@Ruhi: why not? well, its not that i like it or i dont like it, i have nothing against it. i mean i prefer good ol’ KF anyday.

  26. u shud have told that teacher if ur questioning my friend’s competency in reading a 1st grade book i will assume you are still goo-goo-gaing in diapers. LOL

  27. Baph: You’re having desi-withdrawal symptoms. *sigh

    Ruhi: Southern accent is such a drawl. It’s hard for me even in movies, unless I have subtitles. AL is better than Mississippi me thinks, Husband claims so at least.

  28. @bap– Umm…that’s a little difficult to answer…haha. I surely don’t have anything agaist it per se. I just like some other brands like Guinness, Blue Moon and Heineken better. Funnily, I’ve never had Kingfisher..LOL.

    @pallav– LOL!! I would’ve loved to say that to that old hag. Would have served her right…why didn’t I think about this then? Probably I was too shocked to react.

    @rads– Oh really? Hmm…Probably I need to visit AL then 🙂 Have you seen “A Clockwork Orange” and/or “Billy Eliot”? I’m sure after watching these two movies (if you already haven’t) that the southern accent is the ‘best’.

  29. bApHoMEt says:

    @Rads: Guilty as charged.

    @Ruhi: ‘A Clockwork Orange’ and “Billy Elliot’ are British films, what have they got to do with American accent?

  30. @presti,’s not that popular here either. Budweiser is the most popular all American beer. I should try to get Carlton then.

    Go get some beer, put it in a coffee mug and drink it 😉 It’ll give you greater pleasure because you’re at work. Heh.

    @bap– Nothing to do with the American accent. Just that I find the American accent to be quite tamed when I compare it to the accent used in these two movies.

  31. Charl says:

    Honey, your English is spotless save for a few annoying flecks that can’t be missed by the professional eye.

    I hate how this will make me sound like a bitch, because I’m on your side; but I couldn’t believe the irony: you’re writing about being perfect in written and spoken (I assume?) English and here I am, a professional editor, flinching at your use of “to be” in constructions such as “I found it to be ironic.” Just a tip, but “to be” is probably an Indianism (I’m Indian, too, yeah); so best avoid it! It suffices—and is better for readability—to say “I found it ironic.”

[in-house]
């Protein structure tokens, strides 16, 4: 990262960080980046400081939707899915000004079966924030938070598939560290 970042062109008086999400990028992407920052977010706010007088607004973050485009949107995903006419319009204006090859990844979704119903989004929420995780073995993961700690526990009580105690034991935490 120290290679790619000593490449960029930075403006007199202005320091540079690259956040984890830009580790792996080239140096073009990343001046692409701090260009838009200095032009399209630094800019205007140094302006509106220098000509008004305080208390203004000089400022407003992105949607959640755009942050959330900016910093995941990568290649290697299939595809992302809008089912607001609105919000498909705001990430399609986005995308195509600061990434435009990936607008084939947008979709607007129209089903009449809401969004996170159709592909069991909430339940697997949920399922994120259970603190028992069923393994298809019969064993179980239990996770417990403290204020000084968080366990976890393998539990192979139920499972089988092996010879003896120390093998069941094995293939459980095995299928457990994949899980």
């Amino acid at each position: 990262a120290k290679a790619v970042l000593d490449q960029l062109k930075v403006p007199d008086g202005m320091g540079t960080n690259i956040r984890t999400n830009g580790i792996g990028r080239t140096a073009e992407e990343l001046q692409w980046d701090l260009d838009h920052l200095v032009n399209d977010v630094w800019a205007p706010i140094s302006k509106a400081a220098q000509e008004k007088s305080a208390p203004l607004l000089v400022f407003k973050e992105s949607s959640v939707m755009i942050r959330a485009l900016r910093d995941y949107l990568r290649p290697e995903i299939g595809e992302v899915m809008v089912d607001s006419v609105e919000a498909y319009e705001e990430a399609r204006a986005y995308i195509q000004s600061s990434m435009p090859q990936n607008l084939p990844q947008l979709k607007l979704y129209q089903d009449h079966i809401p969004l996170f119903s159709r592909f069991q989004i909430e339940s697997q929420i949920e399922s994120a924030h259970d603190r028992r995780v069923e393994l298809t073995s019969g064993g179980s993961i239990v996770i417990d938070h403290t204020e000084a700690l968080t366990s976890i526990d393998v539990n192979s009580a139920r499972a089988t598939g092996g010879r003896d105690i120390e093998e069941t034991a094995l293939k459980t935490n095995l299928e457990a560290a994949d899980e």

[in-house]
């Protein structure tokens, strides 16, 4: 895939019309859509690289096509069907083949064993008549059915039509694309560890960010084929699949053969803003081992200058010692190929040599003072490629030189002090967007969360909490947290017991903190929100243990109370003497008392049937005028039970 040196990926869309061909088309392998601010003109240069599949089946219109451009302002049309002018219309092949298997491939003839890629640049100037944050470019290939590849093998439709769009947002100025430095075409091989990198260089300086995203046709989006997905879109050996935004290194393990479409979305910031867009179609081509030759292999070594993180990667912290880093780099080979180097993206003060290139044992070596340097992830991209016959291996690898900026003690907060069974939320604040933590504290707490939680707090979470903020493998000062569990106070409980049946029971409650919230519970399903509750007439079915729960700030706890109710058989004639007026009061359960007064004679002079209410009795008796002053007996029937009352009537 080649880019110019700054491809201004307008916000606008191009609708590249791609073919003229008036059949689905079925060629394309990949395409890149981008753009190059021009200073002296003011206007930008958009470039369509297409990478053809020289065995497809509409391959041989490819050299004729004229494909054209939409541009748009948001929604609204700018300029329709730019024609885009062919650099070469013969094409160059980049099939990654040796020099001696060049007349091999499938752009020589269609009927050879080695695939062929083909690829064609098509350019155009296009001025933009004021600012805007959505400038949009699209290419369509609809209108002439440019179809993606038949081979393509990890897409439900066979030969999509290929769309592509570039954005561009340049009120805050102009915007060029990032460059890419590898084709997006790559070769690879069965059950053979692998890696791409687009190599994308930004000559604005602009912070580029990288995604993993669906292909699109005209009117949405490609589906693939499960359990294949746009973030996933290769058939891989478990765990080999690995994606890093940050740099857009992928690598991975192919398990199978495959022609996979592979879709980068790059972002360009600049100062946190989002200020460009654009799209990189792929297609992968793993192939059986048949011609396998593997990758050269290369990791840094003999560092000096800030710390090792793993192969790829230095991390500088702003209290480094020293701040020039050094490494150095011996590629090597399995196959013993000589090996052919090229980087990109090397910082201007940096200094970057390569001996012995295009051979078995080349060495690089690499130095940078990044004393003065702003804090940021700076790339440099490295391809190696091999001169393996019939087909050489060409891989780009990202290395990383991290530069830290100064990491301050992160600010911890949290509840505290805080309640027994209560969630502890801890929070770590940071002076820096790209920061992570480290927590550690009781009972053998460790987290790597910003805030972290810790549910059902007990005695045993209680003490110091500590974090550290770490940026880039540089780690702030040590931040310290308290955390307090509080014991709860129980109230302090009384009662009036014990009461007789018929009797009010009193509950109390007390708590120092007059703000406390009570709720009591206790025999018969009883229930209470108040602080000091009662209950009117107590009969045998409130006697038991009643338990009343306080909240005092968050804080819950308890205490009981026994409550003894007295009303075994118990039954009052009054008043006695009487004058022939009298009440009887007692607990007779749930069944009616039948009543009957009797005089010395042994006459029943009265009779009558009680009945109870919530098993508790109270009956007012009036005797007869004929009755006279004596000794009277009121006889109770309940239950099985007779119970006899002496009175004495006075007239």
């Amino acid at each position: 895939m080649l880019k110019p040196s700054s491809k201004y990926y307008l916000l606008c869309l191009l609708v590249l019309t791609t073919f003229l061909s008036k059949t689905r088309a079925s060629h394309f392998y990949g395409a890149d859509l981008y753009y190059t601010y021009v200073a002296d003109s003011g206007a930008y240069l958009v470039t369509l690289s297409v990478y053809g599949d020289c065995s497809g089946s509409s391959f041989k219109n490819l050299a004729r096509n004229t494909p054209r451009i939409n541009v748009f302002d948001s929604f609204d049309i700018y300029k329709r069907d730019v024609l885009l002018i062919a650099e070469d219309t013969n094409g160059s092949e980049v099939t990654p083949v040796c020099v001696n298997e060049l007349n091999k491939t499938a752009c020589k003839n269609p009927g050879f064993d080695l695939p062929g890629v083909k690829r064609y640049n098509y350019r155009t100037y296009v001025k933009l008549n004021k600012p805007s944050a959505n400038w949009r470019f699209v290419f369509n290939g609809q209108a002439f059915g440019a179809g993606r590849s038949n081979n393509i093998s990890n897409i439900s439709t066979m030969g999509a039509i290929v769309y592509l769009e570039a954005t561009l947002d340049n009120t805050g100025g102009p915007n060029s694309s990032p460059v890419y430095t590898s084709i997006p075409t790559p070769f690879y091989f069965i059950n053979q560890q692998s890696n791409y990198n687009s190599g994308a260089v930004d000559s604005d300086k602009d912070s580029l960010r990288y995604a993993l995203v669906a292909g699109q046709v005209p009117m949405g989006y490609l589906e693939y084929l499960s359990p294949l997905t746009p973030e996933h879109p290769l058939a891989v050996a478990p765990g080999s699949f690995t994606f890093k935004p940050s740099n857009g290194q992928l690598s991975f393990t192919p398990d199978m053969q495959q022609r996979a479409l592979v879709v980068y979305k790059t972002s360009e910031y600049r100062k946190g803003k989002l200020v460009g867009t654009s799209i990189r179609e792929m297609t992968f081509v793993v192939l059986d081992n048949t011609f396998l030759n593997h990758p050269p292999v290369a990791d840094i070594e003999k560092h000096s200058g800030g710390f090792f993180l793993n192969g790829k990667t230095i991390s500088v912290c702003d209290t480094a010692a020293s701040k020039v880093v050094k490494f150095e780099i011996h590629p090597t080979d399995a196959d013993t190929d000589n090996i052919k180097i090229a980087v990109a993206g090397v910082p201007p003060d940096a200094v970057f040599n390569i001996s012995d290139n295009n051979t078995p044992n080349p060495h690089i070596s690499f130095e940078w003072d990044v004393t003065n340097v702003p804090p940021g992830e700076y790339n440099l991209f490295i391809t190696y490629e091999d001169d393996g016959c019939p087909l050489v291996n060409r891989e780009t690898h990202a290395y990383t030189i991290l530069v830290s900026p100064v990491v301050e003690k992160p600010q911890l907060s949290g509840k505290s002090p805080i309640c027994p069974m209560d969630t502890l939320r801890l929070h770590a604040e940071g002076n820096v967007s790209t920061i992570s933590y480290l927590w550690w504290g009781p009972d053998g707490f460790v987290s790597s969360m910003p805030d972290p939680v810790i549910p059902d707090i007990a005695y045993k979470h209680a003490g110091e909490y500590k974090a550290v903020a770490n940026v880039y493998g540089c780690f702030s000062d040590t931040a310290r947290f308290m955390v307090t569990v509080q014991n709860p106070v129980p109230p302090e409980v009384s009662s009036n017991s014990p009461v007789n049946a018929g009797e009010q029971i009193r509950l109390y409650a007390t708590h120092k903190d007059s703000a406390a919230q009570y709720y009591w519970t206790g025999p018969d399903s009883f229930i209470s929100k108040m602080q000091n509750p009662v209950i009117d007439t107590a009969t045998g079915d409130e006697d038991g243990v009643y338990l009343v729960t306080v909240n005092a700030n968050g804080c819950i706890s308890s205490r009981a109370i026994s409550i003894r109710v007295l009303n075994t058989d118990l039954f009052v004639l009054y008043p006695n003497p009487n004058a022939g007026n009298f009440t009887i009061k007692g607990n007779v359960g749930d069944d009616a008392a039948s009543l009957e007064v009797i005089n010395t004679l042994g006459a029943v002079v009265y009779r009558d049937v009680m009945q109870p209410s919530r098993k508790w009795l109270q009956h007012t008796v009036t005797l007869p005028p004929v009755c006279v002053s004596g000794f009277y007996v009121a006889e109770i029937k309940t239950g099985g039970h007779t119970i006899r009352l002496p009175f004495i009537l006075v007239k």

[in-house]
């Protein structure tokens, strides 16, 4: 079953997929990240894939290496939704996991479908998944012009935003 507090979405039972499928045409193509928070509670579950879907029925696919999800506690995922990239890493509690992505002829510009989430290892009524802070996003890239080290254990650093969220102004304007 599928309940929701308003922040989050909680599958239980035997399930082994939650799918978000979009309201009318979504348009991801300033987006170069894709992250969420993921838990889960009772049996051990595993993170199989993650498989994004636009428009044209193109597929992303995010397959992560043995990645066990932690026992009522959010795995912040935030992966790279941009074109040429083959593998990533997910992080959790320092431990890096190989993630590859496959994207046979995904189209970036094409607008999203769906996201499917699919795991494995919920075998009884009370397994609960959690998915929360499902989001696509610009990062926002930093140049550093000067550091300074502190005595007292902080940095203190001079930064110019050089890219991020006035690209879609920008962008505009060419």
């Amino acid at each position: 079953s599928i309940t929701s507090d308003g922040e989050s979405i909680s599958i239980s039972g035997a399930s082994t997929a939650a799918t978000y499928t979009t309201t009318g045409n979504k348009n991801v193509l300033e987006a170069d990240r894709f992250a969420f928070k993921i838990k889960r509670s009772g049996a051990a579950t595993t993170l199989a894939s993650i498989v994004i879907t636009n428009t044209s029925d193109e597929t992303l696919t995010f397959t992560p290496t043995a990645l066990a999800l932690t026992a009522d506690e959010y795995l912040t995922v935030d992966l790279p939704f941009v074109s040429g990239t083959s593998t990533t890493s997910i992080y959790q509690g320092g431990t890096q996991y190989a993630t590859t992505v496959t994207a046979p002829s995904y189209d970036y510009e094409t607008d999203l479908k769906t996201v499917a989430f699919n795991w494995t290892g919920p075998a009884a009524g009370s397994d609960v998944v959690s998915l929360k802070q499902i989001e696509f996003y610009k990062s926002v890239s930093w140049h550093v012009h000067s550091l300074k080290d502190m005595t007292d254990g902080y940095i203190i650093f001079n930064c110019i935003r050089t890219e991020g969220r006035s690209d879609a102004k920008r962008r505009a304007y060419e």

Secondly, you’ll notice that in the parenthetical phrase in the sentence before last, there is no indefinite article before “Indian.” Therefore, you can imagine why “a Japanese” sounded a tad revolting to me? Insert the article preferably if the adjective is preceded by a noun. “An American man.” “A Japanese person.”

    Thirdly, singular-plural agreement. If you get this wrong, you betray your clunky ESL status. Therefore, “people from other culture” should appear as “people from other cultures”; the plural noun “people” should agree with the correspondingly plural noun of “cultures.”

    Just thought I’d add a few tips, being the battle-hardened editor that I am. Sorry If I sounded cold. God knows, I could do with a few tips on how to make my written English lose the sting.

    Other than that, I’d say you’re English is pretty much excellent. And your blog even more so. And yes, we Indians sure know the language better than the so-called native speakers. Feel your pain, totally.

  32. Charl says:

    oh, here’s my big problem. I know English, but I excel in typos. Make that “adjective is followed by a noun.” I do know how to fall flat on my face, ha.

  33. @Hi Charl, Thank you for taking the time to actually read the entire post and point out errors. I’ll take your advice into account.

    Most of these posts are actually written in a span of a couple of minutes and I generally don’t re-read them for grammatical mistakes. So, it’s highly possible that I make mistakes here and there. After all, this is a personal blog and not a research paper 🙂